It’s no secret that mental health issues are prevalent among artists and creative minds. The very act of creating is a vulnerable one, requiring us to put ourselves out there and risk rejection and criticism. And while this vulnerability is what makes art so powerful, it can also take a toll on our mental wellbeing.
As someone who has been a writer for most of my life, I know firsthand the challenges that come with being a creative mind. Whether it’s the pressure to create something new and innovative, the constant criticism and rejection that can come with the territory, or the mental toll that comes with spending long hours alone with our thoughts, the creative life can be tough on our mental health.
Over the years, I’ve developed a few coping strategies that have helped me manage my mental health while still pursuing my passion. These strategies have been honed through my own experiences, some of which I’ll share with you now.
One of the biggest challenges I’ve faced as a creative is dealing with rejection. Whether it’s a rejection letter from a publisher or negative reviews of my work, it can be hard not to take it personally. In the past, I’ve found myself spiraling into self-doubt and questioning my worth as a writer.
To cope with this, I’ve learned to cultivate a support system of fellow creatives who can relate to my experiences. By sharing our struggles and successes with each other, we can provide a sense of camaraderie and encouragement that helps keep us going.
Another challenge I’ve faced is the pressure to constantly create something new and innovative. As someone who has built a career on his writing, it can be tempting to always try to one-up myself and push the envelope with each new project. But this pressure can also be overwhelming and lead to burnout.
To combat this, I’ve learned to take breaks when I need them and not be too hard on myself when I’m not feeling particularly inspired. Sometimes, the best thing we can do for our creativity is to step away from it for a while – to go hang out with friends for a few hours or a long weekend – and come back with fresh eyes and a renewed perspective.
Of course, there are also times when our mental health struggles go beyond the typical challenges of being a creative. As someone who has dealt with anxiety and depression throughout my life, I know firsthand how debilitating these conditions can be.
For me, seeking professional help has been, at times, necessary for managing my mental health. Through therapy, sitting meditation practice, and herbal remedies, I’ve been able to develop coping strategies and tools to help me process stuck emotions and thought patterns, and keep creating. It’s important to remember that there’s no shame in seeking help when we need it, and that doing so can actually be a sign of strength.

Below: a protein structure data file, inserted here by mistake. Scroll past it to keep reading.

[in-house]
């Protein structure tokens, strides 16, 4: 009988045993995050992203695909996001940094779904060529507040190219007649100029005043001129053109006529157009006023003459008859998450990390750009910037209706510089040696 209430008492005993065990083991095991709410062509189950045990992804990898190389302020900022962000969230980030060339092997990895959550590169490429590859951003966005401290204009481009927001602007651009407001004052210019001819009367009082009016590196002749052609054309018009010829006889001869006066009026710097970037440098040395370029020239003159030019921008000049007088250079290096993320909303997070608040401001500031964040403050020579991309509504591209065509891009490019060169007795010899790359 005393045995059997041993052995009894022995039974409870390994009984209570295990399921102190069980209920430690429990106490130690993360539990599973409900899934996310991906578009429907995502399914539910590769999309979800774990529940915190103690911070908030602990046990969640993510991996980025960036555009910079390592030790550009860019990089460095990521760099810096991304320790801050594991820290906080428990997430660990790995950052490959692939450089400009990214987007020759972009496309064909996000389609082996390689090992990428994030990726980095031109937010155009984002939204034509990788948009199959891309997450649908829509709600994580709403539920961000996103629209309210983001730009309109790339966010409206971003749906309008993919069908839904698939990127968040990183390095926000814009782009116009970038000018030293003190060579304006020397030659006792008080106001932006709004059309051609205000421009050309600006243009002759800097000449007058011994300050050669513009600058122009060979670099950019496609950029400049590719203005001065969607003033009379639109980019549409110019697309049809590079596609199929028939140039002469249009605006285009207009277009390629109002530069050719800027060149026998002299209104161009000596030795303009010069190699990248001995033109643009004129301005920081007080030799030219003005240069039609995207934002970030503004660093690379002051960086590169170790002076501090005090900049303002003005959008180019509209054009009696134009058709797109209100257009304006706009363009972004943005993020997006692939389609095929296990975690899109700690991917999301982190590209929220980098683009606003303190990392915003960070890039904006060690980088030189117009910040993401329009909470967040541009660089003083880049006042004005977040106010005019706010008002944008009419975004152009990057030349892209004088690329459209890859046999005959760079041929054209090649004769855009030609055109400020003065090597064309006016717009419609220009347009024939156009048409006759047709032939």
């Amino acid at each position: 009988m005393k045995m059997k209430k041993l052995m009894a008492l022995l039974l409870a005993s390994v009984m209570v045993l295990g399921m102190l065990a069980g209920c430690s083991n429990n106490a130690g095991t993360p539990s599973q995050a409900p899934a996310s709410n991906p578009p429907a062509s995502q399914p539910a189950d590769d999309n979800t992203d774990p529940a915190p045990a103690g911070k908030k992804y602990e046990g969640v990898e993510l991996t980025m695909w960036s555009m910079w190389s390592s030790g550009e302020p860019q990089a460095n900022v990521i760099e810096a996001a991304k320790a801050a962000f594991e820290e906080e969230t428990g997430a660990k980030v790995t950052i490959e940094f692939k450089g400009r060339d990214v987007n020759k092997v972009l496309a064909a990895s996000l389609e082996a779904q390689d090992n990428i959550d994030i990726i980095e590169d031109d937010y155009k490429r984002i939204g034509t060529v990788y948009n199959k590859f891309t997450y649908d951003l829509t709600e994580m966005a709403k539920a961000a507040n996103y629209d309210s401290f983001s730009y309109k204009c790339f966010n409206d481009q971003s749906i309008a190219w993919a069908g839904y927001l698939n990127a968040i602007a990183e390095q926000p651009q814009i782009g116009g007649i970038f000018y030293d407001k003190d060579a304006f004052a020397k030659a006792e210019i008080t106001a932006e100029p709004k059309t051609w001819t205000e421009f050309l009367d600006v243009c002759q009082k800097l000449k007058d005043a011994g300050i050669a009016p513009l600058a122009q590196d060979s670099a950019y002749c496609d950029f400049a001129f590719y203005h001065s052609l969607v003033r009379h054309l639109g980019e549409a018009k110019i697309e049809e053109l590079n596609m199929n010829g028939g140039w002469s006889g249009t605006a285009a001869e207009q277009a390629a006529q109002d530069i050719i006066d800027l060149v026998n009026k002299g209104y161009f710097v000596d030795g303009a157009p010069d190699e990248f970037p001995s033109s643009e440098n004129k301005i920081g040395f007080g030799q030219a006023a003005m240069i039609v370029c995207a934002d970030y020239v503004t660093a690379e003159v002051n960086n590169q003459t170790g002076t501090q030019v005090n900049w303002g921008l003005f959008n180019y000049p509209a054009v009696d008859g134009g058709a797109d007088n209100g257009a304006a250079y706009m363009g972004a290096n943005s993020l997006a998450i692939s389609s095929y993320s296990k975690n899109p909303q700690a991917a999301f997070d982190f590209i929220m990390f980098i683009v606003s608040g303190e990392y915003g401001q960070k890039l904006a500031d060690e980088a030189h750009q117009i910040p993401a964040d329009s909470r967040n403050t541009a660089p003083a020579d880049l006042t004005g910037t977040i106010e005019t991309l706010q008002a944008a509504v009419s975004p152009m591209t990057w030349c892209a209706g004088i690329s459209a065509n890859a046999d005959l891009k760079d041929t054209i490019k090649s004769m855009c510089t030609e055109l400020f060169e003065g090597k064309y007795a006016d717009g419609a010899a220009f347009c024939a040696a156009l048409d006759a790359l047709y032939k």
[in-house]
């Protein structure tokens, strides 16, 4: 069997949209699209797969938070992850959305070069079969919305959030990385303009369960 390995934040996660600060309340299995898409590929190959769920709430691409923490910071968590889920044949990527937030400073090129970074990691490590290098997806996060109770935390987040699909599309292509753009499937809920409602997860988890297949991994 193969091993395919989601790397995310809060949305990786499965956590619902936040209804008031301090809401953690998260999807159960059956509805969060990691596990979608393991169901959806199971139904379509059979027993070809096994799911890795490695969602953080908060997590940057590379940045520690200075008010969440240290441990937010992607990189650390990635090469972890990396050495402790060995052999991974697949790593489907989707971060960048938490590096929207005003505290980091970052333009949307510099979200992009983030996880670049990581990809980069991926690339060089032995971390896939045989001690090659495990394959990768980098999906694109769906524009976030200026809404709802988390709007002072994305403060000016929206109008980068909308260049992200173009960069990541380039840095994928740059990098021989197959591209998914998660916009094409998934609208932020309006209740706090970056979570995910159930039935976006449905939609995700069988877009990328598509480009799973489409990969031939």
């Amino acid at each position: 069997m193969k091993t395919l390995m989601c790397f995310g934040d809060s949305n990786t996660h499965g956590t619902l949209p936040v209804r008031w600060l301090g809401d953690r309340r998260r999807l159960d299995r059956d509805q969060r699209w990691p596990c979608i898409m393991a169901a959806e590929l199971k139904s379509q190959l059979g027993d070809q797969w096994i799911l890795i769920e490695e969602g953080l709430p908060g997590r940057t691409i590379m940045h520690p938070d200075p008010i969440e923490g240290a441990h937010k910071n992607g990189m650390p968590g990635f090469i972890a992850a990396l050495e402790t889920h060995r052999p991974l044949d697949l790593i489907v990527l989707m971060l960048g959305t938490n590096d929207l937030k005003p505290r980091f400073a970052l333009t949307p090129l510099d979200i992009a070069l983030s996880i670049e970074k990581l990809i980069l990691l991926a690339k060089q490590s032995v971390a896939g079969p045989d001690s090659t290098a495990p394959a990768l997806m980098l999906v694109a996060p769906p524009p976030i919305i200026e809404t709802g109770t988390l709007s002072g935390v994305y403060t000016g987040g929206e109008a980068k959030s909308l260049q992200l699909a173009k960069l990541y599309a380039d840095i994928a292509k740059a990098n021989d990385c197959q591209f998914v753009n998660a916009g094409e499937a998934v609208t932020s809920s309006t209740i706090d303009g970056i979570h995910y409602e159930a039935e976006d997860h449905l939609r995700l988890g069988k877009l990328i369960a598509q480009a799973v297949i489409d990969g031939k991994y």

Another strategy that has helped me is practicing self-compassion. As creatives, we can be our own worst critics, constantly berating ourselves for not doing enough or not doing it well enough. But this kind of negative self-talk can be incredibly damaging to our mental health and our creative output.
Instead, I try to practice self-compassion by reminding myself that it’s okay to make mistakes and that my worth as a creative is not tied to my productivity. I try to treat myself with the same kindness and understanding that I would offer to a friend in need.
Finally, setting boundaries is another key strategy for managing my mental health as a creative. As someone who has a tendency to overwork myself, I’ve learned the hard way that this can lead to burnout and mental exhaustion.
To avoid this, I try to set reasonable working hours and take breaks throughout the day. I also try to be mindful of my own needs and not let the demands of others override my own well-being – this one rule has never let me down: I never let others’ needs or desires derail me from doing my creative work.
Being a creative mind comes with its own set of challenges when it comes to mental health. But with the right strategies, we can manage our mental health while still pursuing our passion. Cultivating a support system, practicing self-compassion, seeking professional help if needed, taking breaks when we need them, and setting boundaries are all essential aspects of maintaining good mental health as a creative. By taking care of ourselves and our mental health, we can continue to create meaningful and impactful work without sacrificing our well-being in the process.
I hope my personal experiences and coping strategies can be helpful to other creatives out there who may be struggling with their own mental health. Remember, you are not alone in your struggles, and seeking help is a sign of strength, not weakness. Keep creating, keep pushing yourself, but also remember to take care of yourself along the way.